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With Anger You Don’t Get Too Far.

In a father’s speech at a recent wedding, I heard the following advice to the newlyweds: “It’s hard to stay angry with each other when you’re both naked” or words to that effect.

Momentary silence followed. Then the room erupted in hearty laughter at the truth of it.

I am still amused by this advice but won’t write about it since we don’t do that in mediation.

Instead, here is a corollary which I think is equally profound and at least slightly more relevant to mediation.

In Yiddish, it goes like this: “Mit rugzeh fort men nit veit.”

In English, it means, “With anger you don’t get too far.”

See, .

This is axiomatic: In mediation, you just don’t get too far with anger.

So the question is: how do we deal with people’s anger?

First I think that we have to understand anger or at least consider what it might be.

I believe that anger is a mask that maybe hides deeper feelings, like these: hurt, insult, vulnerability, guilt, insecurity, powerlessness, humiliation, shame, mortification, diminished self worth or self esteem, frustration, disappointment, etc., or any one or more of these. I think I read this somewhere. I believe it nevertheless.

Anger also comes out as a reaction to perceived injustice, unfairness, inability to control the situation, and so much more.

So what do we do with anger?

Listening is a good start, with appreciation, compassion and empathy for the person’s distress. People want to be heard so I let people vent if they need to do so. Often this takes place in a private caucus, but occasionally it happens in a joint session (although that can be risky).

Labeling sometimes helps, like this “I hear that you are angry.” In response, people sometimes calm down or at least pause to consider what else to say.

Redirecting is useful. After allowing the person to vent, helping the person to refocus, redirecting him or her from the problem itself to finding a solution to the problem sometimes works, like this: “I hear that you are angry. What can we do about it?”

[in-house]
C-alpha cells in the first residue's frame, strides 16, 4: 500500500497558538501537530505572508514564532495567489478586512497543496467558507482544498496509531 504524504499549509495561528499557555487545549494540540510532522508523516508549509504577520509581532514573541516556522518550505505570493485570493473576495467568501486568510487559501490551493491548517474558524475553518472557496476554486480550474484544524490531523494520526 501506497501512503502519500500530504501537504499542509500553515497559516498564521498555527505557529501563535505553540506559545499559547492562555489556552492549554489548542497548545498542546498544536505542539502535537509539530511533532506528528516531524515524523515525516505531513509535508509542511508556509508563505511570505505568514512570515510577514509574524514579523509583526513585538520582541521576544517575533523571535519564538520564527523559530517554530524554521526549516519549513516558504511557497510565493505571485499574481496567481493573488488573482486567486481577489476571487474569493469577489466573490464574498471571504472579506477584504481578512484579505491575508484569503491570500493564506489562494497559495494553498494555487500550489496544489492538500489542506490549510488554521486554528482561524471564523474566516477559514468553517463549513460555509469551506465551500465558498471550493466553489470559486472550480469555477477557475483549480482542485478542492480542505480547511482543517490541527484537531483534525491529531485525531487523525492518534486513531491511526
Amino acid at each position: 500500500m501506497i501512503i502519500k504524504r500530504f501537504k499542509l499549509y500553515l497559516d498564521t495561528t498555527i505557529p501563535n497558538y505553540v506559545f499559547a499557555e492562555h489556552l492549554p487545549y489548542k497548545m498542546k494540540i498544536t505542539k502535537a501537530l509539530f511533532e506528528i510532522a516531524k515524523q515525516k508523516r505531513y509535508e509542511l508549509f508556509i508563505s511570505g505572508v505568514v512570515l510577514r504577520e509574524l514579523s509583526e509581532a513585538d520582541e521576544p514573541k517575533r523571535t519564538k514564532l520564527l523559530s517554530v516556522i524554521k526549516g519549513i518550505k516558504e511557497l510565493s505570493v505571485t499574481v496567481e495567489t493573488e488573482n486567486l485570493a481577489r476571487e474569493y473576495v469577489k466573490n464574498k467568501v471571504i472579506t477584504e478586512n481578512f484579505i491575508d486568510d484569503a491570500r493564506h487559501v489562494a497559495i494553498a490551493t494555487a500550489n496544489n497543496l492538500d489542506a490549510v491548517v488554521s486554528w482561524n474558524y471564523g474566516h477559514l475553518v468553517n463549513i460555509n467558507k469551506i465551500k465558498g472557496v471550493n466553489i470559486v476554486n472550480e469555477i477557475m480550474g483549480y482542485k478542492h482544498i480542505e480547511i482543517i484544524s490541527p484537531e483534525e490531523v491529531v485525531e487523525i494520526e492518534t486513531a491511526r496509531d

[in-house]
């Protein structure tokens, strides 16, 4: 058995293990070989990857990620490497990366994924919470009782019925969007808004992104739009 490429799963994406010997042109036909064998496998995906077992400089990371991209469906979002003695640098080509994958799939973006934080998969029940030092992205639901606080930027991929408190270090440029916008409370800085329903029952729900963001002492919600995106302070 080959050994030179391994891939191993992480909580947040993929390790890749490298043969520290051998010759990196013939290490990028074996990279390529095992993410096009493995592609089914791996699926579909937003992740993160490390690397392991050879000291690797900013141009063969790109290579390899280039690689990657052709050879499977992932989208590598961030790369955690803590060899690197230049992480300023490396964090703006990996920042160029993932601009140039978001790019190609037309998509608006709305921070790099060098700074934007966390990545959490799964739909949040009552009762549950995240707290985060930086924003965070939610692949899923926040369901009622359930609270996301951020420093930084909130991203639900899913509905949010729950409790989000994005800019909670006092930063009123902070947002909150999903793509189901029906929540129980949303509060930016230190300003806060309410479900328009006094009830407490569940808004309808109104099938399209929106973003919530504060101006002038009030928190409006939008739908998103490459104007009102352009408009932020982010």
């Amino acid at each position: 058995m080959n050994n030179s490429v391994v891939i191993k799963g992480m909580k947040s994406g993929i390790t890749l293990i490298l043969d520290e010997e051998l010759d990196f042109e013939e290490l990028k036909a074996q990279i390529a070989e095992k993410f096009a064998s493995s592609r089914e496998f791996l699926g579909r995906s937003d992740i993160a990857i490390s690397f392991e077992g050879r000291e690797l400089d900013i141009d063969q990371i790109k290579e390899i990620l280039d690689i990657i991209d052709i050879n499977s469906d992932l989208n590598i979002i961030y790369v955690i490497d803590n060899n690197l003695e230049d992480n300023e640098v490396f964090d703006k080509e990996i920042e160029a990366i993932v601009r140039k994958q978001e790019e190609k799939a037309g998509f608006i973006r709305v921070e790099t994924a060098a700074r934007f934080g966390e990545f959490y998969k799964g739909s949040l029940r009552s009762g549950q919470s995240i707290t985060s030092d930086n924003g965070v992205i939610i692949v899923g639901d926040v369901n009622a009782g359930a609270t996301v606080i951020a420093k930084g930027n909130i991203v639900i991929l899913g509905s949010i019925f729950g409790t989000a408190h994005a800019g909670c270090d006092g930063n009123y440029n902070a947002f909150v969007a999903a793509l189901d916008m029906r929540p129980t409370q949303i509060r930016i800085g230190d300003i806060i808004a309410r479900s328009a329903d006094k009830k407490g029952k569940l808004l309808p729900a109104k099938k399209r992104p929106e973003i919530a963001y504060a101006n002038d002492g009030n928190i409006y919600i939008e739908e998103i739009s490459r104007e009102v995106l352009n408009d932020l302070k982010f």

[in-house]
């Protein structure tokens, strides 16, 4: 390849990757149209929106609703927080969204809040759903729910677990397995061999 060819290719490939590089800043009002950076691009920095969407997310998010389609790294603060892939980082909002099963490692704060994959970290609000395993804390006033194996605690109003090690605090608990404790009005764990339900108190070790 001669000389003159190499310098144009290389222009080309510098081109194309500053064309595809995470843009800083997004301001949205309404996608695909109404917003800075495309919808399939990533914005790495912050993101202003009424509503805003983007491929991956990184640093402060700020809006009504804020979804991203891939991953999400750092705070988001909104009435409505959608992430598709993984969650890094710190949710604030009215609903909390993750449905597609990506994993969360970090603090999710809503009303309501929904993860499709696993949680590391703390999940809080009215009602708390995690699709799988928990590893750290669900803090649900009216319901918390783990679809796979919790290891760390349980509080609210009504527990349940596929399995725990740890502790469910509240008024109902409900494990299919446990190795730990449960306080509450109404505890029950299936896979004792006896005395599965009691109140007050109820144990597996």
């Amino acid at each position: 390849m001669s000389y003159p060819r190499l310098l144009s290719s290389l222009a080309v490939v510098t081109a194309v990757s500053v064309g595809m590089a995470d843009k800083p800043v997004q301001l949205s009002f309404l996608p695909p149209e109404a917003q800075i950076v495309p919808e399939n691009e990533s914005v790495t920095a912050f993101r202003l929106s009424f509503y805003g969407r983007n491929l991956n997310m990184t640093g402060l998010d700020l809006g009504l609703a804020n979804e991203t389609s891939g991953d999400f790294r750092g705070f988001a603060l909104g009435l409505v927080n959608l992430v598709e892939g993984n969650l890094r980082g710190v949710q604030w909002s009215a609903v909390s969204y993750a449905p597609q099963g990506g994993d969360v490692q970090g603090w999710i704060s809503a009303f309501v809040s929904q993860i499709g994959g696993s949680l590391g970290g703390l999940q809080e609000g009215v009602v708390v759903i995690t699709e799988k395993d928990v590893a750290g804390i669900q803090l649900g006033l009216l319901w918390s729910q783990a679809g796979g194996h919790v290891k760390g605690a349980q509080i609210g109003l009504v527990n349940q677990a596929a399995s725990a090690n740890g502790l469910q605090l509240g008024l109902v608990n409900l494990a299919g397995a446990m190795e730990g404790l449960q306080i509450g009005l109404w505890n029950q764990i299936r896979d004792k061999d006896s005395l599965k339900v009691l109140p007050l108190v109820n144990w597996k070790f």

There is also science about the brain that suggests that anger and other emotions short circuit rational thought and problem solving. Sometimes pointing this out helps too.

Overall, I think empathizing, paying attention, and respecting the person and his or her feelings, goes the furthest to get past the anger and onto the problem-solving aspect of mediation.

All of this takes time however and participants in mediation need to understand this, be patient, and allow enough time in the mediation for this process to work, if it will.

(Also, hat’s off to the groom’s father who led me to think about anger for this piece.)


David I. Karp is a full time independent mediator of real estate and business disputes in Southern California. He mediates at the heart of the dispute, which is to say, he focuses on core issues for resolution while respecting the emotional context of the conflict. His website is at .


So Much Symbolism: A New Year, A Wedding, and Life

I saw a man wearing a hat on New Year’s Day that said “Life is good.” I agree.

Even the year 2018 tells me that life is good. The last two digits of 2018 say so:

In Jewish tradition, “18″ is represented by the two letters, “chet” (representing 8) and “yud” (representing 10) that spell the word “Life.”

(This of course is why I make donations in multiples of $18.)

And then there’s the toast, “L’Chaim”, meaning “to life” …

Which brings me to the subject of the wedding I attended this past weekend, at which I saw so many more symbols of life, living, and living well, fully and happily.

Here are just a few:

With a nod to those who came before us, we learned that the diamonds in the bride’s wedding rings came from family heirlooms of grandparents or great-grandparents no longer living.

To honor the living, the wedding procession included grandparents, parents escorting the bride and groom, friends/siblings as bridesmaids and groomsmen, and small children as ring bearers and flower girls.

To honor the Bride and Groom, and all, cousins played their instruments beautifully for the procession and recession and for a room full of family and friends who witnessed a ceremony filled with tradition and joy.

Bride and Groom encircled one another to wrap themselves in each other’s lives for all that is to come to them, for them, and from them.

They stood together under the “chuppah” (wedding canopy) representing the home they will make together, with open sides to invite friends, family and community into their lives, and with parents at the corners of the chuppah for support.

After a toddler in the audience gave voice, the rabbi quipped to remind us of new lives that may come from this union, to the joy of wedding couple, their family, and everyone.

Finally, to symbolize the hard times every couple will inevitably have to face together, and other things, the Groom stomped on a glass breaking it into many small pieces, to which everyone responded with “Mazel Tov.”

The newlyweds start 2018 with joy, with blessings, with hope for a good life together, and with the love and best wishes of all who know them.

Each of us starts the New Year with similar hopes for a life to be lived well, free of anxiety, burden, illness or harm, and with happiness, good times with family and friends, and prosperity.

Let this New Year be a good one for all of us.

And Mazel Tov to the khosnkalle (newlyweds).



David I. Karp is a full time independent mediator of real estate and business disputes in Southern California who sometimes writes about other things than mediation. His website is at .

Using Traditional Reflections to Help People